In 2014, after receiving investment from notable US startup accelerator Y Combinator, a group of six from TeamNote was given a four-month training opportunity in Silicon Valley. Prior to the YC training, each team member was given a T-shirt with “Make Something People Want” printed on it. That is YC’s motto and its first commandment on starting a business. However, this golden rule seems to have been left behind by many startuppers during the era of global entrepreneurial craze.
If you Google search “Startup Failure Reason”, you will learn that the number one killer for startups is “No Market Need” – a product no one wants. Many young people who wish to start their own business have a conceptual mistake – that you can run a startup as long as you have an idea. Though YC constantly reminded us that “Idea is very cheap”. Because entrepreneurship is about creating a product that happens to meet market needs of that moment. Put simply, it’s about being at the right place at the right time. In the words of Xiaomi’s CEO Lei Jun, “Even a pig can fly if it stands at the centre of a whirlwind.” In contrast, if you miss that opportunity, you could easily fall flat. The difference between success and failure depends on how well you know your users.
The best way to understand your users is to interact with them more and listen to their feedback. Before developing TeamNote, my company designs internal communication platforms for our corporate clients very often. We have designed a mobile application for a charity organization where cleaning workers can use it to search for jobs. Through speaking to these cleaning workers, I learnt that they felt our application was easy to use.
Such feedback undoubtedly gave us a confidence boost. We used the platform as a prototype for TeamNote before we had it separated into an independent company. Though, I understand a lot of entrepreneurs work behind closed doors and won’t even open a social media page for fear of receiving negative feedback from users. From my viewpoint, even negative comments are better than zero feedback. Developers should be happy if their users could point out any product deficiencies. That should give them better directions on how to improve products to meet the users’ needs.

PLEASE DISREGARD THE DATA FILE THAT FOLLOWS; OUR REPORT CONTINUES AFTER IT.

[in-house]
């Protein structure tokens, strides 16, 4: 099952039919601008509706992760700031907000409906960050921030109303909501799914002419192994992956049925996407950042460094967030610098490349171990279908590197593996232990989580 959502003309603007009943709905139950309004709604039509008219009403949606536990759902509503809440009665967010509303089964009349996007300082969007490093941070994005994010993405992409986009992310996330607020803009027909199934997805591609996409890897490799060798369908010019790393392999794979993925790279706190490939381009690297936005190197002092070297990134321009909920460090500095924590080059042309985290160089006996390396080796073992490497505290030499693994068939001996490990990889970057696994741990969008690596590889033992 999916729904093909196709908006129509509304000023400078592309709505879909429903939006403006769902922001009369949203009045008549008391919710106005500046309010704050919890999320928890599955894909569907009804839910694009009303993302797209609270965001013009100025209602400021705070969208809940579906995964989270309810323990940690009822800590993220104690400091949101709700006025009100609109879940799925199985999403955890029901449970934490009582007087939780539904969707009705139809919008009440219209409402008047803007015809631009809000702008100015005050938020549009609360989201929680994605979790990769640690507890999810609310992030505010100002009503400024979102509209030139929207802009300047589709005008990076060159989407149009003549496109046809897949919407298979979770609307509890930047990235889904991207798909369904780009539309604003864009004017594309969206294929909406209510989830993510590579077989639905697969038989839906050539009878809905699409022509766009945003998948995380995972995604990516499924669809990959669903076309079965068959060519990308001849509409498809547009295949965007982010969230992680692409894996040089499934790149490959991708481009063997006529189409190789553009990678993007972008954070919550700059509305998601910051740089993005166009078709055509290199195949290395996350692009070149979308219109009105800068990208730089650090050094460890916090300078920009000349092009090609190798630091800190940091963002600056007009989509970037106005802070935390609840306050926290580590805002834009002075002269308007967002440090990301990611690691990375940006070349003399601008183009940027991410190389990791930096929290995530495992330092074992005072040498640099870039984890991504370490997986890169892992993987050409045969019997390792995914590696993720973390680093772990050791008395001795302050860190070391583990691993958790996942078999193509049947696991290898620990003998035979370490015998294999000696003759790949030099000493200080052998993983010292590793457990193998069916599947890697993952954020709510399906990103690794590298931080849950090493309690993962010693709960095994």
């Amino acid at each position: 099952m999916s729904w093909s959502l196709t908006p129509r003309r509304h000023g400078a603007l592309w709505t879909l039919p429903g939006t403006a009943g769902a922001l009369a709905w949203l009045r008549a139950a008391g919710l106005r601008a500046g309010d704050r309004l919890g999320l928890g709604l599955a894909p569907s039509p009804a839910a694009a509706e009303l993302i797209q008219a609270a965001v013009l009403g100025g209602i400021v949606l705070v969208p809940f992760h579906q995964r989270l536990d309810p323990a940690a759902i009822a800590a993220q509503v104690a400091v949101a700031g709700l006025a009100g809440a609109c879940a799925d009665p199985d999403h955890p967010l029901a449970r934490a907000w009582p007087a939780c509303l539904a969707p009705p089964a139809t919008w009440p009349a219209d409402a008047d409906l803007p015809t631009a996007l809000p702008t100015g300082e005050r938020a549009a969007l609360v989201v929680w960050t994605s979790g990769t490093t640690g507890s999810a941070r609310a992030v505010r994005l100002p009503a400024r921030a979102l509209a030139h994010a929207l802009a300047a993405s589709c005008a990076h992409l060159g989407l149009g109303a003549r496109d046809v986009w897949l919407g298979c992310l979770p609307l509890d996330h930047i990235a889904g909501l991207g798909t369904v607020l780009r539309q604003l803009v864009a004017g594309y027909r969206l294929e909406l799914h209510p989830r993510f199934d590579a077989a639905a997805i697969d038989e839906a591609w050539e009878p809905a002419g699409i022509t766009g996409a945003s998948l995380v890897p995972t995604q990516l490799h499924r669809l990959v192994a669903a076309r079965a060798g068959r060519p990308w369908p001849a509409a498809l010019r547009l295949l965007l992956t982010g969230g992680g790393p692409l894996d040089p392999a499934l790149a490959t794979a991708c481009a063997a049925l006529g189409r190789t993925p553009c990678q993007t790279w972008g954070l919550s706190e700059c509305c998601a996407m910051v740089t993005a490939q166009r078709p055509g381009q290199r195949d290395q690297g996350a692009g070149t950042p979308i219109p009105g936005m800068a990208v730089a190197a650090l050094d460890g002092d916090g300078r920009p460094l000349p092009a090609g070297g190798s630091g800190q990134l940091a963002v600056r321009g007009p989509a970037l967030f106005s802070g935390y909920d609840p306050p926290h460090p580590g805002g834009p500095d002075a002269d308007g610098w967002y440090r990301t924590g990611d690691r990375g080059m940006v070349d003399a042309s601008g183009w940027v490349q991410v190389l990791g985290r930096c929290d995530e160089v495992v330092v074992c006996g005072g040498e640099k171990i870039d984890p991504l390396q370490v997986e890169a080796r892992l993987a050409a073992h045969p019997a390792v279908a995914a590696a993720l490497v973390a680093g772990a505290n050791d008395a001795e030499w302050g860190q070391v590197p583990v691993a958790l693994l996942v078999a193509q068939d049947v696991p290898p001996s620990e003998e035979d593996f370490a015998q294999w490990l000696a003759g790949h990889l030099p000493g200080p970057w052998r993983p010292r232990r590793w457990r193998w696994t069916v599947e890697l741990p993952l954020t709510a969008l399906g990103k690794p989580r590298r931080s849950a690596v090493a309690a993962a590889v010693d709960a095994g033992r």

How far would you go to collect user feedback? Are you going to do a sloppy job and casually rope in a few colleagues to do a simple survey? Or are you going to obtain first-hand information directly from users?
There was an example happened a few years ago. Mainland mobile gaming company Lakoo targets their products at factory workers. To better understand how these workers live, Lakoo’s founder Mr. Gao Chongjiang and his staff went working in a factory for a week. I find the story surprising yet and truly admirable. I also reminded myself that as the CEO of a startup, I should personally meet and listen to my users’ needs, instead of leaving this job to someone else.
“Make Something People Want” and “Listen to Users” are the principles of entrepreneurship but often neglected by entrepreneurs. Since returning to Hong Kong, I have become a firm believer that we should be clear-minded, stick to the basics, and follow the golden rules.